# How To Solve A System Of Equations

Solving a system of simultaneous equations seems like a very daunting task at first. With more than one unknown quantity to find the value for, and apparently very little way of disentangling one variable from another, it can be a headache for people new to algebra. However, there are three different methods for finding the solution to the equation, with two depending more on algebra and being a bit more reliable, and the other turning the system into a series of lines on a graph.

## Solving a System of Equations by Substitution

### 1. Put One Variable in Terms of the Other

Solve a system of simultaneous equations by substitution by first expressing one variable in terms of the other. Using these equations as an example:

\(x – y = 5\)

\(3x + 2y = 5\)

Re-arrange the simplest equation to work with and use this to insert into the second. In this case, adding *y* to both sides of the first equation gives:

\(x = y + 5\)

### 2. Substitute the New Expression Into the Other Equation

Use the expression for *x* in the second equation to produce an equation with a single variable. In the example, this makes the second equation:

\(3 × (y + 5) + 2y = 5\)

\(3y + 15 + 2y = 5\)

Collect the like terms to get:

\(5y + 15 = 5\)

### 3. Re-arrange and Solve for the First Variable

Re-arrange and solve for *y*, starting by subtracting 15 from both sides:

\(5y = 5 – 15 = -10\)

Dividing both sides by 5 gives:

\(y = \frac{-10}{5} = -2\)

So *y* = −2.

### 4. Use Your Result to Find the Second Variable

Insert this result into either equation to solve for the remaining variable. At the end of step 1, you found that:

\(x = y + 5\)

Use the value you found for *y* to get:

\(x = -2 + 5 = 3\)

So *x* = 3 and *y* = −2.

### TL;DR (Too Long; Didn't Read)

****Check Your Answers****

It's good practice to _always_ check that your answers make sense and work with the original equations. In this example, _x_ – _y_ = 5, and the result gives 3 – (−2) = 5, or 3 + 2 = 5, which is correct. The second equation states: 3_x_ + 2_y_ = 5, and the result gives 3 × 3 + 2 × (−2) = 9 – 4 = 5, which is again correct. If something doesn't match up at this stage, you have made a mistake in your algebra.

## Solving a System of Equations by Elimination

### 1. Choose a Variable to Eliminate and Adjust the Equations as Needed

Look at your equations to find a variable to remove:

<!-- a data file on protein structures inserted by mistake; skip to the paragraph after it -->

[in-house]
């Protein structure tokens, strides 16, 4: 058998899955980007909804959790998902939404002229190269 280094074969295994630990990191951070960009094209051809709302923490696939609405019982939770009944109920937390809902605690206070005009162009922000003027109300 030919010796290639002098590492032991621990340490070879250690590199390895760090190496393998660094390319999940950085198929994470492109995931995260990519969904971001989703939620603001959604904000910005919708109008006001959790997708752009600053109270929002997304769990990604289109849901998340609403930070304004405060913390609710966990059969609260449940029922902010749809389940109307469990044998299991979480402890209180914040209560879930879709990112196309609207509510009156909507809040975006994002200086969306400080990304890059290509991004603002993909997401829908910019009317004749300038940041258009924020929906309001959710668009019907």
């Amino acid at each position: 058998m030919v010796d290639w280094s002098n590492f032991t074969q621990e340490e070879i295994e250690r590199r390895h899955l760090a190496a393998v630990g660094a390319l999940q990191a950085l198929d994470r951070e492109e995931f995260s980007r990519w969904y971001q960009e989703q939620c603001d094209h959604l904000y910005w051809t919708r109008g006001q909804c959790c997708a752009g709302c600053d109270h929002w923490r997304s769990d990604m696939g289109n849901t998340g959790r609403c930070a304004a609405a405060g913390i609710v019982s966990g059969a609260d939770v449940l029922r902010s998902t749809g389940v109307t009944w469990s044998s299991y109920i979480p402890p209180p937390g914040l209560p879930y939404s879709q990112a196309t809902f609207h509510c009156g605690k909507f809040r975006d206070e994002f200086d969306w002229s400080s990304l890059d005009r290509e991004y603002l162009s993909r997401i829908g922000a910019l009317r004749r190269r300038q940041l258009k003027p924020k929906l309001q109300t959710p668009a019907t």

\(x – y = 5\)

\(3x + 2y = 5\)

In the example, you can see that one equation has -_*y_* and the other has +2*y*. If you add twice the first equation to the second one, the *y* terms would cancel out and *y* would be eliminated. In other cases (e.g., if you wanted to eliminate *x*), you can also subtract a multiple of one equation from the other.

Multiply the first equation by two to prepare it for the elimination method:

\(2 × (x – y) = 2 × 5\)

So

\(2x – 2y = 10\)

### 2. Eliminate One Variable and Solve for the Other

Eliminate your chosen variable by adding or subtracting one equation from the other. In the example, add the new version of the first equation to the second equation to get:

\(3x + 2y + (2x – 2y) = 5 + 10\)

\(3x + 2x + 2y – 2y = 15\)

So this means:

\(5x = 15\)

Solve for the remaining variable. In the example, divide both sides by 5 to get:

\(x = \frac{15}{5} = 3\)

As before.

### 3. Use Your Result to Find the Second Variable

Like in the previous approach, when you have one variable, you can insert this into either expression and re-arrange to find the second. Using the second equation:

\(3x + 2y = 5\)

So, since *x* = 3:

\(3 × 3 + 2y = 5\)

\(9 + 2y = 5\)

Subtract 9 from both sides to get:

\(2y = 5 – 9 = -4\)

Finally, divide by two to get:

\(y = \frac{-4}{2} = -2\)

## Solving a System of Equations by Graphing

### 1. Convert the Equations to Slope-Intercept Form

Solve systems of equations with minimal algebra by graphing each equation and looking for the *x* and *y* value where the lines intersect. Convert each equation to slope-intercept form (*y* = *mx* + *b*) first.

The first example equation is:

\(x – y = 5\)

This can be converted easily. Add *y* to both sides and then subtract 5 from both sides to get:

\(y = x – 5\)

Which has a slope of *m* = 1 and a *y*-intercept of *b* = −5.

The second equation is:

\(3x + 2y = 5\)

Subtract 3*x* from both sides to get:

\(2y = -3x + 5\)

Then divide by 2 to get the slope-intercept form:

\(y = \frac{-3x}{2} + \frac{5}{2}\)

So this has a slope of *m* = -3/2 and a *y*-intercept of *b* = 5/2.

### 2. Plot the Lines on a Graph

Use the *y* intercept values and the slopes to plot both lines on a graph. The first equation crosses the *y* axis at *y* = −5, and the *y* value increases by 1 every time the *x* value increases by 1. This makes the line easy to draw.

The second equation crosses the *y* axis at 5/2 = 2.5. It slopes downwards, and the *y* value decreases by 1.5 every time the *x* value increases by 1. You can calculate the *y* value for any point on the *x* axis using the equation if it's easier.

### 3. Find the Point of Intersection

Locate the point where the lines intersect. This gives you both the *x* and *y* coordinates of the solution to the system of equations.

### Cite This Article

#### MLA

Johnson, Lee. "How To Solve A System Of Equations" *sciencing.com*, https://www.sciencing.com/how-to-solve-a-system-of-equations-13712188/. 1 December 2020.

#### APA

Johnson, Lee. (2020, December 1). How To Solve A System Of Equations. *sciencing.com*. Retrieved from https://www.sciencing.com/how-to-solve-a-system-of-equations-13712188/

#### Chicago

Johnson, Lee. How To Solve A System Of Equations last modified August 30, 2022. https://www.sciencing.com/how-to-solve-a-system-of-equations-13712188/